Israthoum – Arrows from Below Review

I come to my last writing engagement of the year off the back of reading Grymm’s humbling first post on mental health in metal – and the absolutely incredible reaction to that – as well as wrapping up my TYMHMs and agonizing over my year-end list. It feels somehow anticlimactic to return to ‘normal’ reviewing. That’s no disrespect, however, to today’s subject, a band formed way back in the early 90s in Portugal under the name Grendel, then becoming Geryous, before assuming their current and enduring moniker, Israthoum in 1998. Now based in the Netherlands, this black metal three-piece has a number of demos, splits and EPs under their collective belt, plus three full-lengths. The last of those, 2017’s Channeling Death and Devil, continued the course begun on their 2008 debut LP, delivering all-out misanthropic, anti-theist old school black metal, with sparing but effective use of melody. Have Israthoum held their course on Arrows from Below or have they been forced to take cover?

At a little over half an hour, Arrows from Below is a much shorter record than Channeling Death and Devil but Israthoum have lost none of their aggression and the shorter runtime actually gives them a sense of urgency that was missing on the last record. Although the basic mold remains primal, vicious black metal recalling the likes of Gehenna, Israthoum do (at least) three things particularly well on Arrows from Below. First up is that short run time, which keeps the attention from wandering, despite finding yourself abroad on a fairly well-trodden path. The second is that, right from the opening notes of “Litany of Spite,” the sound is fuller than on previous outings, giving Arrows a sense of grandeur and scale, which pervades the album.  Lastly, the deeper you go into the record, the more varied influences there are on show.

Second track “Bracu Magistrïs” opens with an unexpected piano refrain, “Ascetic Temples” toys with a blackened death vibe and, by fourth track “Laetetur Cor,” Israthoum are introducing a hint of grinding industrial weight to proceedings, reminding me of Panzerfaust’s The Suns of Perdition I: War, Horrid War (a record I increasingly feel I may have under-scored). The vocals, handled by bassist VxInfr, are harsh for the most part, ranging from traditional rasped fare to gruffer barks and throaty screams, but occasionally stray into something that’s almost (but not quite) clean vocal territory, most notably on “Tuam Vocavit.” That track closes the album and is also the least black metal thing on Arrows from Below, taking the tempo right down and threatening breaking into doom territory for significant chunks of its runtime.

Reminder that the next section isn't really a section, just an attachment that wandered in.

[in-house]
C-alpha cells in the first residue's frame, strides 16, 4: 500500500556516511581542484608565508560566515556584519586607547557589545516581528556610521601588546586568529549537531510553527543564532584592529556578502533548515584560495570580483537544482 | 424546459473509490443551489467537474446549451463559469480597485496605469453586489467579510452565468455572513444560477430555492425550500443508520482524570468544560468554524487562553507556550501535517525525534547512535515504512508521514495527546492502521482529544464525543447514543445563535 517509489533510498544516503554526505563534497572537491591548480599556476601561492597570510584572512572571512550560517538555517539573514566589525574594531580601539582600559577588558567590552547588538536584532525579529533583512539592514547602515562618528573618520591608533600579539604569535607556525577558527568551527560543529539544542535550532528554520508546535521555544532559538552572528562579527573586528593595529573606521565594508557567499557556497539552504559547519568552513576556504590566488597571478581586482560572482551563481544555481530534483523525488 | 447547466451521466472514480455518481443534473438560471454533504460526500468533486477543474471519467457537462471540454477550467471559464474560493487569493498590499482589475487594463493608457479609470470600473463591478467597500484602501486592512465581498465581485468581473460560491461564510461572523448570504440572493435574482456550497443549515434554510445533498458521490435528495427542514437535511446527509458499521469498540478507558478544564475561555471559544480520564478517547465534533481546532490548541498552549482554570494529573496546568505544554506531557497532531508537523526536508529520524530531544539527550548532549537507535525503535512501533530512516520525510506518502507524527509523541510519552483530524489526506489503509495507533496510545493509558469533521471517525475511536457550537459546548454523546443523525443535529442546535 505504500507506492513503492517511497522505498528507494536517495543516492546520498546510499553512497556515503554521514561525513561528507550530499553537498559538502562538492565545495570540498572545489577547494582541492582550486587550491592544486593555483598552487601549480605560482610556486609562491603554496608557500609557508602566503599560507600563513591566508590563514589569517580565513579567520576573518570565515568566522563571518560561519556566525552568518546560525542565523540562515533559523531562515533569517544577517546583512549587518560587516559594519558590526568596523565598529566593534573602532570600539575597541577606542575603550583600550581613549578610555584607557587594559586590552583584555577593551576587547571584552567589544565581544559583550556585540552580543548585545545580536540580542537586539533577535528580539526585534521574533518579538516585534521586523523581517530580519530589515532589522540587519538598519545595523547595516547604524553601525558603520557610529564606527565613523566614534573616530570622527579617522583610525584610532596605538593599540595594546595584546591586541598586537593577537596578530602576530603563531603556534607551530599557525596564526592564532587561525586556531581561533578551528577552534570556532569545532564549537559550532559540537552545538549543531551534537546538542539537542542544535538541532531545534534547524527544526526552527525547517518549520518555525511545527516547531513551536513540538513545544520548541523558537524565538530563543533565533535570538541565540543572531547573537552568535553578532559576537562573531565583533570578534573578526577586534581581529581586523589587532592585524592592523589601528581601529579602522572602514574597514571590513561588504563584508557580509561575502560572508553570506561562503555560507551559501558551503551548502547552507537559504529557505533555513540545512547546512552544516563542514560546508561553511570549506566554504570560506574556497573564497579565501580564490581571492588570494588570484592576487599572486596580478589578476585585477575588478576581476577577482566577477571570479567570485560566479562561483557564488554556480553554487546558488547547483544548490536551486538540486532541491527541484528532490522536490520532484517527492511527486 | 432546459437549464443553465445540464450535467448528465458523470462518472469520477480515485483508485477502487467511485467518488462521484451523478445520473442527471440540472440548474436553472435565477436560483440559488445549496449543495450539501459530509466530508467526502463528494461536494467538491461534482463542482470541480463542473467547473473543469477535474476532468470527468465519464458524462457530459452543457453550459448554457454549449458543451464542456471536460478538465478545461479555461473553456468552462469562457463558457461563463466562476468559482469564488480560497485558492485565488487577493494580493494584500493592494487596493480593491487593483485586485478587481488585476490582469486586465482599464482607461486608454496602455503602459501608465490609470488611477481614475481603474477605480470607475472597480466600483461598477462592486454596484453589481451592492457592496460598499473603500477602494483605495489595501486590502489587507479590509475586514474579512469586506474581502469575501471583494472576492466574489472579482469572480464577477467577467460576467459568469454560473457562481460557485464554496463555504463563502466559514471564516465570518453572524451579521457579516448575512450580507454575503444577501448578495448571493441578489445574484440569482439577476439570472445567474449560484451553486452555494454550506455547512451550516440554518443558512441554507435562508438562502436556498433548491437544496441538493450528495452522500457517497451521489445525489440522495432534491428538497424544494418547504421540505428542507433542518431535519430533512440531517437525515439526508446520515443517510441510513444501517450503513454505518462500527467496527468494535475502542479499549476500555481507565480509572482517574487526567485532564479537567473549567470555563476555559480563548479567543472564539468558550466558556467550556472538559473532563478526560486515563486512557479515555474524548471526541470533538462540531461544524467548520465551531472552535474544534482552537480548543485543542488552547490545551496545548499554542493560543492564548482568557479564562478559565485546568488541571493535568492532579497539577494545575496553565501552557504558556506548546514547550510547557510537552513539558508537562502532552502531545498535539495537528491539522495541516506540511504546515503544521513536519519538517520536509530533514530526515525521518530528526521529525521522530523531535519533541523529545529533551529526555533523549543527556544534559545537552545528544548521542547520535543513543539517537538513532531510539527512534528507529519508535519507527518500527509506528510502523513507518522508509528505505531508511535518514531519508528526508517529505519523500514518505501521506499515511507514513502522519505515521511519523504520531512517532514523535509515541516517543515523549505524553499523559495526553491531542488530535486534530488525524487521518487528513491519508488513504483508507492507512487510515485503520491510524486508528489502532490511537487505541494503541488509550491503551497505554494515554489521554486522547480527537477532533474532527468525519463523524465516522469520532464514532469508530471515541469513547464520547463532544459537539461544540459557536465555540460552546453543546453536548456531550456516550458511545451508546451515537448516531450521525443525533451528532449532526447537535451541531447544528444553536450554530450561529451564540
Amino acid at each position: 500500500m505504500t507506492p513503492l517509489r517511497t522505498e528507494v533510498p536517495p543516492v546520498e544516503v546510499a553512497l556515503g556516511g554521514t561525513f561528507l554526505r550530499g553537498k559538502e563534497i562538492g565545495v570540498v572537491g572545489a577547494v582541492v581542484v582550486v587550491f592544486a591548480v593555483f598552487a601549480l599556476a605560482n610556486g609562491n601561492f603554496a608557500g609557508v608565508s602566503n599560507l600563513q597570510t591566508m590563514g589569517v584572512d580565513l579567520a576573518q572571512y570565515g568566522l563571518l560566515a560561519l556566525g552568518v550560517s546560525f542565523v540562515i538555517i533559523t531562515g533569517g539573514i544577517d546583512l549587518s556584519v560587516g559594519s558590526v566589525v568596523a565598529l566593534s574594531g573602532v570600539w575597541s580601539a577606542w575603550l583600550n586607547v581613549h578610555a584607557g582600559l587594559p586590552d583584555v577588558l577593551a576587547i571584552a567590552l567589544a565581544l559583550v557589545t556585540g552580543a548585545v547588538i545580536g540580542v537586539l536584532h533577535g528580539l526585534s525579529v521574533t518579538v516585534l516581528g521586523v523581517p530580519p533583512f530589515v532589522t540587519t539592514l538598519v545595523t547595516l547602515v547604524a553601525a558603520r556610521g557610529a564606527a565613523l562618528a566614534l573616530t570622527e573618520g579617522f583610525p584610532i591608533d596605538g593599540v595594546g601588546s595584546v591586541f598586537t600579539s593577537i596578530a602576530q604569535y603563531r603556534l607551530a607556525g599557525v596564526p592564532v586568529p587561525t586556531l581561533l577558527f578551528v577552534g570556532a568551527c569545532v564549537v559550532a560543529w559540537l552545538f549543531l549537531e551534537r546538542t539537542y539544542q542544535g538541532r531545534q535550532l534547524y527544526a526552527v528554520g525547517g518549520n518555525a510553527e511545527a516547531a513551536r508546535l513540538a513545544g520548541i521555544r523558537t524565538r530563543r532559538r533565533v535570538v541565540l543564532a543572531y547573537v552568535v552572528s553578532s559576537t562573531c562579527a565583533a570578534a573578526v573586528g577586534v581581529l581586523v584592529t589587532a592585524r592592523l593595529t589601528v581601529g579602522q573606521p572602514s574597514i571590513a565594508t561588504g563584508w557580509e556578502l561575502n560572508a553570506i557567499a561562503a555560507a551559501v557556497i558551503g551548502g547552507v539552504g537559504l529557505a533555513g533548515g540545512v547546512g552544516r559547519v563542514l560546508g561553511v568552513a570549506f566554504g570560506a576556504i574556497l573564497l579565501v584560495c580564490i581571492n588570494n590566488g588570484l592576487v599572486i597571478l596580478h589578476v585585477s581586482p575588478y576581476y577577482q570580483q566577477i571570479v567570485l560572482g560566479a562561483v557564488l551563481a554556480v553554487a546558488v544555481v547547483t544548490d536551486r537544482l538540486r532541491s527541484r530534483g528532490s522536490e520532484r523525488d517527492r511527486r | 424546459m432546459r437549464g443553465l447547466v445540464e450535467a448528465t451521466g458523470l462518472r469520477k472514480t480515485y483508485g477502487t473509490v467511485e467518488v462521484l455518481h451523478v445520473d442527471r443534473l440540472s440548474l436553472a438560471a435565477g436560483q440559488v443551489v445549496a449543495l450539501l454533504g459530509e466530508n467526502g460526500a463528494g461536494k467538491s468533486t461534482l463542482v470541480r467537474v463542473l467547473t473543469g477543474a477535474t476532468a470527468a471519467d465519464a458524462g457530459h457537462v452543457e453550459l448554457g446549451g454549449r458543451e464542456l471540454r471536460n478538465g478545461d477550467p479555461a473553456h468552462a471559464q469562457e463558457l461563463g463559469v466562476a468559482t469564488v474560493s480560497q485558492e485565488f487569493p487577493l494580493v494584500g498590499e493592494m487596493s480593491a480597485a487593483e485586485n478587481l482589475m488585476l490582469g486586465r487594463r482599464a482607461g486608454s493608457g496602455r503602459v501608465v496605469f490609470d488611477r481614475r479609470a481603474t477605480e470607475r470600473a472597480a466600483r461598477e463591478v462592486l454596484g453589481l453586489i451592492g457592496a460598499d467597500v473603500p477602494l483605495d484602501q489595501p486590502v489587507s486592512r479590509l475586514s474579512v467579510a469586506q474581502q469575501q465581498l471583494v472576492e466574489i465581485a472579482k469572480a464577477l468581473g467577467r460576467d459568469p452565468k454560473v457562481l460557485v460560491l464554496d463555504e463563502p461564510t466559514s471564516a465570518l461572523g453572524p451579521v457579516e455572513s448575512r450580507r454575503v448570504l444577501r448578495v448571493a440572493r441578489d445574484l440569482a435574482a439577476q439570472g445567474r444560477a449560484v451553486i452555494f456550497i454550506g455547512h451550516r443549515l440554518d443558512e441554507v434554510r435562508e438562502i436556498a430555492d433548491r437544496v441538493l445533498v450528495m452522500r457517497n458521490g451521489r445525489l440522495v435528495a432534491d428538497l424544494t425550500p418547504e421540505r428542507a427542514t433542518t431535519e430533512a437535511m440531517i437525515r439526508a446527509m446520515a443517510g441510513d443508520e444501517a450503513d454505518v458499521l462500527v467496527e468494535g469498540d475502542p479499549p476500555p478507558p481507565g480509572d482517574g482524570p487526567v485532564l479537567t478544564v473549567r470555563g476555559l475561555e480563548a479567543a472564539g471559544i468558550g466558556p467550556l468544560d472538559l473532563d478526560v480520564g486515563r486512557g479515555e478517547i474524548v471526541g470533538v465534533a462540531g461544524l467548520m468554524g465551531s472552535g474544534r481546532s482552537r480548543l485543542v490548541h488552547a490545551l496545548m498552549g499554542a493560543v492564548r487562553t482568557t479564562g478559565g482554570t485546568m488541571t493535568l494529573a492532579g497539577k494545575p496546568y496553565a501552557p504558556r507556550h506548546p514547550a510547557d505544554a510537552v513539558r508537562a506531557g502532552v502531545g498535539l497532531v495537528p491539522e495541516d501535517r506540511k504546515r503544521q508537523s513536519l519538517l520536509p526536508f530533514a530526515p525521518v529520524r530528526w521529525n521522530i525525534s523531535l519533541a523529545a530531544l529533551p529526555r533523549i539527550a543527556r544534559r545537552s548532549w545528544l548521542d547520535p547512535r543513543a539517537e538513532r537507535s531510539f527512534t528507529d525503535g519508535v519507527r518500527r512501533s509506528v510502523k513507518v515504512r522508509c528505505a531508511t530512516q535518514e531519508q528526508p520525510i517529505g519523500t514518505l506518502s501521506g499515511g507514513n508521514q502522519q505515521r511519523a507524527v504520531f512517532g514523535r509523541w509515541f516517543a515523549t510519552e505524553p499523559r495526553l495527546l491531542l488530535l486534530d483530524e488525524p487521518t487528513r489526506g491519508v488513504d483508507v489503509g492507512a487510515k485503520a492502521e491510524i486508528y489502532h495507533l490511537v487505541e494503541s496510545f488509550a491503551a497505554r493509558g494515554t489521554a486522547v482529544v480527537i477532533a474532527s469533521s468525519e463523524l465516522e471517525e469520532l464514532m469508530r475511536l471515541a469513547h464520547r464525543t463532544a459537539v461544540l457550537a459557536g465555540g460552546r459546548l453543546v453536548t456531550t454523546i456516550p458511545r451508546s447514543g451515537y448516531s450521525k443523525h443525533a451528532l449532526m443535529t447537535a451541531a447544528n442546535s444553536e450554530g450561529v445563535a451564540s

For a black metal record billed by its accompanying blurb as ‘violent, ominous and drenched in an immense darkness,” Arrows from Below is actually textured, at times melodic and sounds surprisingly good. Although pummeling in the main, Israthoum are confident enough to allow a few moments of surprising delicacy to play their part across Arrows.  The production is clear, with a nice guitar tone and a pleasing heft to both the drums and VxInfr’s strong bass work. The vocals are perhaps a bit too far forward in the mix but they are not so overbearing as to drown out the good work being done elsewhere.

For all its positives though, something about Arrows from Below didn’t quite click with me but, deeply unsatisfying though this is, I couldn’t quite put my finger on why. Israthoum have turned out a brutal piece of black metal that, despite being an incredibly lean half an hour with zero bloat, still toys with wider influences. It sounds good and the performances are all strong. And yet, somehow, it doesn’t stay with me. It lacks those few killer moments – and you only need a few – that make a record truly memorable. I enjoyed my time with Arrows from Below and have little negative to say about it but I can’t see it being something that I return to with any regularity. If you think that’s an anticlimactic note on which to close out my 2019 writing, imagine how I feel!

Rating: 3.0/5.0
DR: 6 | Format Reviewed: 320 kbps mp3
Label: New Era Productions 
Websites:  |
Release Date: December 13th, 2019

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